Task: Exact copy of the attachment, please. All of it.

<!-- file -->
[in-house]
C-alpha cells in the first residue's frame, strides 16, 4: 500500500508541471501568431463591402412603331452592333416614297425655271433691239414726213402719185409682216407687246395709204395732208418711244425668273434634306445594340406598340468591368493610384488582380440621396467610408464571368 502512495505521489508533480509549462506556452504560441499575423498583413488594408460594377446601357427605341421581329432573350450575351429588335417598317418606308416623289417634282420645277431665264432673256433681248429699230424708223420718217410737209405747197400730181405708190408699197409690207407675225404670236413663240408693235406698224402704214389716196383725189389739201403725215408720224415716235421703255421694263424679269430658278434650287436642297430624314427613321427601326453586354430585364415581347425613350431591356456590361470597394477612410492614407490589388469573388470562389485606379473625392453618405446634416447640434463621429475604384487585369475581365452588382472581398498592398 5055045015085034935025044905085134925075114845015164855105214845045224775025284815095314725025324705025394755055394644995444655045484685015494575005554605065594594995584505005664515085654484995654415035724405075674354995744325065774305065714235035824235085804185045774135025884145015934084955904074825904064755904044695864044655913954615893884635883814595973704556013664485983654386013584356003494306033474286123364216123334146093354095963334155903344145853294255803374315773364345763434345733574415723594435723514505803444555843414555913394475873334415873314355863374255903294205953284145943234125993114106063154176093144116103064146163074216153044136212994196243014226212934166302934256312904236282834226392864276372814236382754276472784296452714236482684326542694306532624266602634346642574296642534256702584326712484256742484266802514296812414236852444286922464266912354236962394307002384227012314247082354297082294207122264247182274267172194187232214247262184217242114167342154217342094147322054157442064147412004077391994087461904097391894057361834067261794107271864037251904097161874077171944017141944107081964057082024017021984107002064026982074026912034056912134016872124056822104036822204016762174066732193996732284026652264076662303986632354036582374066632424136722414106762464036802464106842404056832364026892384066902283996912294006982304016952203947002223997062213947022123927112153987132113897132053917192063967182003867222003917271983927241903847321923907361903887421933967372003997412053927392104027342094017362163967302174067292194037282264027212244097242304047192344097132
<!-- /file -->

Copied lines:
[in-house]
C-alpha cells in the first residue's frame, strides 16, 4: 500500500508541471501568431463591402412603331452592333416614297425655271433691239414726213402719185409682216407687246395709204395732208418711244425668273434634306445594340406598340468591368493610384488582380440621396467610408464571368 502512495505521489508533480509549462506556452504560441499575423498583413488594408460594377446601357427605341421581329432573350450575351429588335417598317418606308416623289417634282420645277431665264432673256433681248429699230424708223420718217410737209405747197400730181405708190408699197409690207407675225404670236413663240408693235406698224402704214389716196383725189389739201403725215408720224415716235421703255421694263424679269430658278434650287436642297430624314427613321427601326453586354430585364415581347425613350431591356456590361470597394477612410492614407490589388469573388470562389485606379473625392453618405446634416447640434463621429475604384487585369475581365452588382472581398498592398 5055045015085034935025044905085134925075114845015164855105214845045224775025284815095314725025324705025394755055394644995444655045484685015494575005554605065594594995584505005664515085654484995654415035724405075674354995744325065774305065714235035824235085804185045774135025884145015934084955904074825904064755904044695864044655913954615893884635883814595973704556013664485983654386013584356003494306033474286123364216123334146093354095963334155903344145853294255803374315773364345763434345733574415723594435723514505803444555843414555913394475873334415873314355863374255903294205953284145943234125993114106063154176093144116103064146163074216153044136212994196243014226212934166302934256312904236282834226392864276372814236382754276472784296452714236482684326542694306532624266602634346642574296642534256702584326712484256742484266802514296812414236852444286922464266912354236962394307002384227012314247082354297082294207122264247182274267172194187232214247262184217242114167342154217342094147322054157442064147412004077391994087461904097391894057361834067261794107271864037251904097161874077171944017141944107081964057082024017021984107002064026982074026912034056912134016872124056822104036822204016762174066732193996732284026652264076662303986632354036582374066632424136722414106762464036802464106842404056832364026892384066902283996912294006982304016952203947002223997062213947022123927112153987132113897132053917192063967182003867222003917271983927241903847321923907361903887421933967372003997412053927392104027342094017362163967302174067292194037282264027212244097242304047192344097132